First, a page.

We SHOULD be protected from predatory imports, AS. Remember that the Chinese SUBSIDIZE steel imports to the US, pricing it to consumers BELOW the cost of production with the INTENT to undercut domestic steel production. Why would they DO that, do you suppose?
Do you not hear President Trump?
Yay, The Chinese government buys steel for us at the expense of its own people. We win!
So what? They can only crowd out cheap steel, and other countries will continue to buy it, giving them an advantage for making products that use it if we don’t.
I said this before, they hurt themselves by doing this. It’s a boon for us, because we get cheaper steel, for even less.
It’s too little too late. Americans don’t have the stomach for the kind of trade wars it would take to even the playing field.
@Rightwing_Nutjob Yes, I hear Trump talking about protecting domestic production.
I also heard countless politicians refer to Obamacare as the “Affordable care act”.
In fact I have never heard politicians name their proposals by names that inspire anything but “feel good” mantras for the uninformed, that is how you build support for your proposals.
I wish the EPA was called EDA for “Environmental Destruction Agency” or Economic Destruction Agency" but that is not how things go.
Trump uses the word “protect” but he does not say he is protecting them from competition, he always specifies “predatory trade practices” made possible by our “stupid politicians” who are "not as smart as the nations they sign agreements with.
You say “yay we win” when a nation subsidies a commodity that they cannot compete with straight on; you are right in the short term as they are essentially subsidizing us as consumers.
However (this will be the paragraph that usually is ignored) the agenda of nations who subsidize commodities for export is not to lose money, the agenda is starve their competition out so they price the commodity at a profit and then move on to another commodity to repeat the strategy.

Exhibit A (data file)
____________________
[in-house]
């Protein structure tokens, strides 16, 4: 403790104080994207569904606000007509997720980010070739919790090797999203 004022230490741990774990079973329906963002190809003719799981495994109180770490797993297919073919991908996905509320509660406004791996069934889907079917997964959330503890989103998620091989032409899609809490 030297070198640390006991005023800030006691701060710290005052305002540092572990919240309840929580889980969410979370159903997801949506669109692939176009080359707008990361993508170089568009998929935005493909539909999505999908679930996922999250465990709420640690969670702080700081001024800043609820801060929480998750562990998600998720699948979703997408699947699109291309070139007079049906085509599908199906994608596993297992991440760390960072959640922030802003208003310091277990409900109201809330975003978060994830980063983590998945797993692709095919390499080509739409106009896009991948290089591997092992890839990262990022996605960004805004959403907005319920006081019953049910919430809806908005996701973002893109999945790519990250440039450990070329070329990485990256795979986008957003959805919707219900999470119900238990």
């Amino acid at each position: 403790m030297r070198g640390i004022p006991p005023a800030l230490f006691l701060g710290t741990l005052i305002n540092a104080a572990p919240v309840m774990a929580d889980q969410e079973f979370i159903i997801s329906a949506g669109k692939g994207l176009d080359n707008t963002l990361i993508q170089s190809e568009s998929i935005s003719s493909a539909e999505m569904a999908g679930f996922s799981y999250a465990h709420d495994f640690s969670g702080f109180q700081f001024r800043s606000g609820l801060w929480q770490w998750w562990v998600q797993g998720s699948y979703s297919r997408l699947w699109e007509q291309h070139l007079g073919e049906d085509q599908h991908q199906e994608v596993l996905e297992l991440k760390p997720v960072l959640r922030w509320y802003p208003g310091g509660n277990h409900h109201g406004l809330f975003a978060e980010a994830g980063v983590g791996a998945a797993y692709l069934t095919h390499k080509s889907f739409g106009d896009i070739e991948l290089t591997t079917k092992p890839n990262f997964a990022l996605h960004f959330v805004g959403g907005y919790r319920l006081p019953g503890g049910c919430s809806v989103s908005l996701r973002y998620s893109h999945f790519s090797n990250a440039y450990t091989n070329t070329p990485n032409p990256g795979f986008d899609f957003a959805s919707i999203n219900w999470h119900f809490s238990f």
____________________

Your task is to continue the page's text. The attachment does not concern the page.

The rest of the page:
This results in less or zero competition, which is bad for consumers as prices rise and domestic job opportunities become more scarce.
The classroom answer to this dilemma is usually “so what? When the prices rise we get back in domestically and resume business, in the meantime we get cheap stuff on their dime”.
But outside of the classroom you have to deal with issues like reestablishing infrastructure and gaining government permission to establish new commodity acquisition and processing licenses; something few would risk doing when they know the nation that was using “loss leader” strategies could simply reinstate their subsidies and destroy the new competition before it ever becomes a reality.
This is a sister to monopoly, but instead of one company controlling one Market it is nations with Communism using all markets to systematically put down select competition before moving on to the next Market segment.
Using “Loss Leaders” is how corporate chains have pushed out small hardware stores, auto repair businesses, resturaunts and general shopping stores; the bargains only last until the competition folds.
That is why every small town in America looks alike today.
It is legal domestically and also and internationally but that is because our politicians were not smart enough to include provisions in our trade agreements to forbid such “gaming”.
Trump saw this pattern repeat for decades in the building industries and he saw politicians too dumb to realize they were getting played, he cannot simply toss out all of our trade packs at once; that would lead to economic chaos domestically.
His only other tool is targeted tariffs, which he is using to make his point with trade partners; all of which need us more than we need them.
Trump is not establishing blanket tariffs, he is forcing other nations to choose between either a trade war or ending the practice of “loss leader” policies across Markets.
These nations will talk tough for their own propaganda needs but they are screwed if they lose access to our Markets; we require no access to Markets abroad to prosper and they know it.